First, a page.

Emilia Romagna Part 1:
Parmigiano Reggiano (real Parmesan cheese)
Over the weekend my friend Erin and I went on a day trip to the Emilia Romagna region of Italy, a few hours south of Vicenza. Alex was supposed to go, but ended up not being able to because of work, so Erin got to be my husband for the day.
Emilia Romagna encompasses the well-known towns of Parma (ham, cheese), Modena (balsamic vinegar), Bologna (bolognese sauce), and Ferrara (Ferraris). As you can see, it is a region renowned for its cuisine, even in a country that is renowned for its cuisine.
We started the day off with a visit to a cheese factory in Parma that produces true Parmigiano Reggiano cheese. The process starts with milk that was collected fresh the previous night and allowed to separate until the following morning. Around 5am, the cheesemakers get to work removing the cream from the top, which is used for other delicious products like butter (sorry, Erin). What’s left over is used to make the cheese.
It is cooked in copper vats until the curds form, which are then removed and pressed into molds, which press the date and factory information into the rind of the cheese. These molds are placed on tables for a day or two to let all the water drain out. They have to be turned over several times a day to make sure the cheese forms evenly. After this, the cheese wheels are put into large vats of saltwater where they cure and absorb all that salty goodness for 15 days.
<– After that, this is where you’ll find them. These cheese wheels (each weighing 40 kilos or 88 pounds) sit on shelves in a warehouse where they are left to age for at least a year. A few times within that year, professional cheese testers come to check the quality of the cheese. They do this by hitting the cheese wheels in various places with little metal hammers and listening to the sound it makes. Somehow, their trained ears can detect if the cheese is the same consistency all the way through, or if there are air pockets or softer spots.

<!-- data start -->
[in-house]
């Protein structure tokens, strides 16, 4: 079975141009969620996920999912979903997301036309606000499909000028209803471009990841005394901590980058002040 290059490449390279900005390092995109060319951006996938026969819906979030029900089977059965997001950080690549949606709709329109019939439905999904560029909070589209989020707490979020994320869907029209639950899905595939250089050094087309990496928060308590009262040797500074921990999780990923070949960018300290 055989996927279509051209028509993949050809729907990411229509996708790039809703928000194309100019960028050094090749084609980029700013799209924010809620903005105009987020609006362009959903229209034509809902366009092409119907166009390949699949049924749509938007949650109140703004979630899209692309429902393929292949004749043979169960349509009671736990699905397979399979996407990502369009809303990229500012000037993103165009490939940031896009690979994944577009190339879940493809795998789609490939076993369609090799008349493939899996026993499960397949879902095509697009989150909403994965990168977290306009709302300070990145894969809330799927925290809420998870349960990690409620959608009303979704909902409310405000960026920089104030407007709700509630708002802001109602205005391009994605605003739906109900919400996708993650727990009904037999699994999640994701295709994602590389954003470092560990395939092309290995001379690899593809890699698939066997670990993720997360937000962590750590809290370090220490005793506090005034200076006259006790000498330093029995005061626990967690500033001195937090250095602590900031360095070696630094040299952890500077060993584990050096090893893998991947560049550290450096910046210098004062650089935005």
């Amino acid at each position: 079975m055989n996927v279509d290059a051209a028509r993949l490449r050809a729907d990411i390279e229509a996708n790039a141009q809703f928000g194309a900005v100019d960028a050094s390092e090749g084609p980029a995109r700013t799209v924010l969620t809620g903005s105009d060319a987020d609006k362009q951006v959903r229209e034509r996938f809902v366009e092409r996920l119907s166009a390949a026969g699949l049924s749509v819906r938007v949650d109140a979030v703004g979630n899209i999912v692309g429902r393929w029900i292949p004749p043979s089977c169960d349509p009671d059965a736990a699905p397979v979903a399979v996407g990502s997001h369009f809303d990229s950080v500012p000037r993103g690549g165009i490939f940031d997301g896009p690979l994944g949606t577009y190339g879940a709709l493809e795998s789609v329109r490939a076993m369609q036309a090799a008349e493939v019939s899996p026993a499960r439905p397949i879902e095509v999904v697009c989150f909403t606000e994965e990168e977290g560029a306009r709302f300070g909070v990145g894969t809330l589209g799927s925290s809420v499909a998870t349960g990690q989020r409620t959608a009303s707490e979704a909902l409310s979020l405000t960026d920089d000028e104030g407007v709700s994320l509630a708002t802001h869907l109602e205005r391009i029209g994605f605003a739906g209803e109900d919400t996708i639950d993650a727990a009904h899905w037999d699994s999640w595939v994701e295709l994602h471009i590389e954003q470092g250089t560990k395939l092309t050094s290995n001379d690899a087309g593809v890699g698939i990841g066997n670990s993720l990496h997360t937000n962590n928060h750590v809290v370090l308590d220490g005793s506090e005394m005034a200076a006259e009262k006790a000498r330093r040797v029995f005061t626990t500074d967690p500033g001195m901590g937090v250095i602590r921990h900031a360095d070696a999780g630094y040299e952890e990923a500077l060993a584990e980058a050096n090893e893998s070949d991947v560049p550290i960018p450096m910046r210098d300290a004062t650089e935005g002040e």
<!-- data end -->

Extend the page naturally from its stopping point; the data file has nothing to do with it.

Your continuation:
The highest quality wheels receive an EXPORT brand in the rind, showing that they are good enough to send to other countries. If a wheel does have air pockets or soft spots, it doesn’t mean it’s bad cheese. It only means that it has to be sold for a cheaper price. The age of the cheese also determines the price. The longer it’s aged, the more expensive it will be.
Afterward, we were able to sample the different ages of parmesan. A red seal means the cheese is aged between 18 and 21 months. A silver seal is between 22 and 29 months. And the gold seal indicates a cheese has aged at least 30 months. I actually liked the 18-month cheese the best because it was a little sweeter than the others. Behind the counter they even had a special 70-month cheese for people with deep pockets.
Erin and I don’t eat a ton of Parmesan (except when it’s served with little flags, apparently), so we each bought small packages of 12-month cheese to bring home. We plan to use them for classy wine-and-cheese nights. We learned that an unopened package of cheese will last 6 months or more in your refrigerator, so we have plenty of time to get our acts together and organize the aforementioned wine-and-cheese.
As we left the gift shop, we were all handed a little souvenir from the cheese factory. As much as I appreciate getting in touch with my inner 9-year old, I really wasn’t sure what the point of a slap bracelet was. Maybe we’ll give them to our husbands….
Make sure to check out Emilia Romagna Part 2: Traditional Balsamic Vinegar of Modena (my favorite part of the trip)!